For most of my life, I have fallen in love with cities that, in some way, remind me of New York. And I always end up disappointed.
This isn’t just because I’m a Manhattan-born snob, although I’m sure that that has something to do with it. After all, it’s hard to grow up in New York and not believe it’s the greatest city on earth.
But it’s more than that – after all, my childhood memories are inextricably linked with the city itself. My after-school art class took place in the basement of the Met; regular Sunday masses were attended at Saint Patrick’s Cathedral (or, more rarely, Saint John the Divine [not actually Catholic – yikes] and followed up with pastries at the Hungarian Pastry Shop). I didn’t have a backyard, but I did have the 85th Street playground. I went trick or treating, not house to house, but apartment to apartment, riding the service elevator all the way up to the penthouse and taking the fire stairs down to the basement.
Some, especially those who grew up in the suburbs, may find it strange, but there’s nothing quite like a New York City childhood.
Even better, I must say, is a New York City adolescence. I spent afternoons equally dividing my time between the Strand and Second Hand Rose Music; I spent nights wandering through Carl Schurz Park or along an empty Park Avenue, ghostlike and strange. A guy called James, who knew us all on a first-name basis and had better jeans than I did, hung out outside the local 24-hour store, and we gave him money to buy us six-packs of Smirnoff Ice and drank them in someone’s corner apartment, looking down at taxicabs flying by on Fifth Avenue.
Is it surprising that there’s nowhere that can compare, at least in my mind?
That said, I’ve left New York. It happened slowly, though it may not look like it from the outside. For years, even as I was putting down roots in Paris, I convinced myself that I would go “home,” someday; that New York would welcome me back with open arms. But somewhere between then and now, ten years later, Paris is my home; New York is my childhood. And what’s that they say? You can never go home again. When I try to, it feels like everything has changed, and in a place like New York, it’s impossible to know if everything really has changed, or if it’s just you that’s changed, that no longer fits the mold in a place where no one fits the mold.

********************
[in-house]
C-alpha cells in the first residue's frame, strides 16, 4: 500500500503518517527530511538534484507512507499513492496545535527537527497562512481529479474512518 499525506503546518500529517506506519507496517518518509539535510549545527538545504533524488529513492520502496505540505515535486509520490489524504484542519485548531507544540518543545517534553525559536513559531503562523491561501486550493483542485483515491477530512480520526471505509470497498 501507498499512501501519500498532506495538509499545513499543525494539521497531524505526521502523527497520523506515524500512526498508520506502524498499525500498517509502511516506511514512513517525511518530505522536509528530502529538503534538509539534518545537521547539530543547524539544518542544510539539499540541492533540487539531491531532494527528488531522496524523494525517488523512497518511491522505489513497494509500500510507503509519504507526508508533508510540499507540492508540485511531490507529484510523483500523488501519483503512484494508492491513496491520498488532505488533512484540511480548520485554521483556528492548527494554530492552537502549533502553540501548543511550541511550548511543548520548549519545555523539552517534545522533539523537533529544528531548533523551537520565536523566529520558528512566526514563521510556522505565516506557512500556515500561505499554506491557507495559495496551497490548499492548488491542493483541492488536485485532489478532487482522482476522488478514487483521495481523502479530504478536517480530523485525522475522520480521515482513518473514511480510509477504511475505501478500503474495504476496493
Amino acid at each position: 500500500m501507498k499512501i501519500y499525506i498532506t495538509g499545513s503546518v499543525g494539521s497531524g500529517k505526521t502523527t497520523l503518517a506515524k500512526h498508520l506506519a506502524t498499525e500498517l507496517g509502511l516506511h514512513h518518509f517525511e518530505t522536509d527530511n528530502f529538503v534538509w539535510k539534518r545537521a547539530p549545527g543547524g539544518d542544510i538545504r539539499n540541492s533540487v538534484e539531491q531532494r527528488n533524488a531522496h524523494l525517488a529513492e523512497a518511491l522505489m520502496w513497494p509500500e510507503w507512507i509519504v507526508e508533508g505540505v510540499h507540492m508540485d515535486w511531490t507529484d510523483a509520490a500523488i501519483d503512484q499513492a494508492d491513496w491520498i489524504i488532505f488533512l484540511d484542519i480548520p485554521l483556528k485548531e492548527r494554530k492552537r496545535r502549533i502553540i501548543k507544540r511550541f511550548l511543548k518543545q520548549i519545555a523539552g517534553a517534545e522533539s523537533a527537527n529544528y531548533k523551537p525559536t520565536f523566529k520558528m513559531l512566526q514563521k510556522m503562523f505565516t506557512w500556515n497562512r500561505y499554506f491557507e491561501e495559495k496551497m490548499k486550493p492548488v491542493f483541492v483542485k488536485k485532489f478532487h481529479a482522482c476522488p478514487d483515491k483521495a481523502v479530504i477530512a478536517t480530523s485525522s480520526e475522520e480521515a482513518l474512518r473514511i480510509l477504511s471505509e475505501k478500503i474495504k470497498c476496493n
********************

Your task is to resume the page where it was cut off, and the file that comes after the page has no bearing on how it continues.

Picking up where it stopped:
New York, as I remember it, lives on in my memory – and that’s why, perhaps, I seek out echoes of it no matter where I go, disjointed pieces that send me rocketing back to the place that raised me.
It’s the perfect used bookstore in London; a really good cup of bad coffee in a Toronto diner. It’s emerging from a 9pm movie in Paris and seeing that there are still people meandering the streets – but most of all, it’s Amsterdam.
From the moment I arrived in Amsterdam the first time – years ago now – I felt the pieces slide into place. This, I thought, is the place that they were thinking of when they first made New York. This is the nostalgia that they ached for when they built the brownstones, the stoops, the narrow downtown streets.
It’s strange to feel an ache for New York in Amsterdam, to feel nostalgia for the place that was built out of nostalgia from where you are. But I can’t help it. There’s an inextricable link between the two, and no matter how much each of the two cities evolves in its own direction, that vein of connection will always be there.
Food-wise, the bond may be a bit more tenuous, but it’s still there. Nowhere else in America, at least nowhere else that I’ve been, is there such a strong emphasis on smoked and cured fish than in New York. One of our family favorites is Barney Greengrass, where the service ranges from perfunctory to God-awful, but where you can get the best smoked salmon scramble in the world. Since I can’t make it back as often as I’d like (read: every Sunday), I’ve had to learn to make my own version at home.
Smoked Salmon Scramble with Herbs (serves 2)
2 tablespoons chicken fat (schmalz)
1 shallot, minced
6 eggs, lightly beaten
100 grams smoked salmon, finely chopped
herbs of your choice (chives or dill)
salt and pepper
Heat the chicken fat in a skillet over low heat. Add the shallot and cook, stirring occasionally, until the shallot begins to caramelize. Add water by the teaspoon as needed, until the shallot is deeply browned and soft. Cook until there is no more liquid in the pan.
Add the eggs and allow to cook for about one minute without stirring. Season with salt and pepper. Using a wooden spatula, slowly begin to stir the eggs, scraping up the large curds. Cook until just past the soupy stage, about six minutes.
Add the smoked salmon and stir to combine. Cook for just a minute or two more, to heat the salmon without cooking it. Remove from the heat. Add the fresh herbs and serve. Think of New York.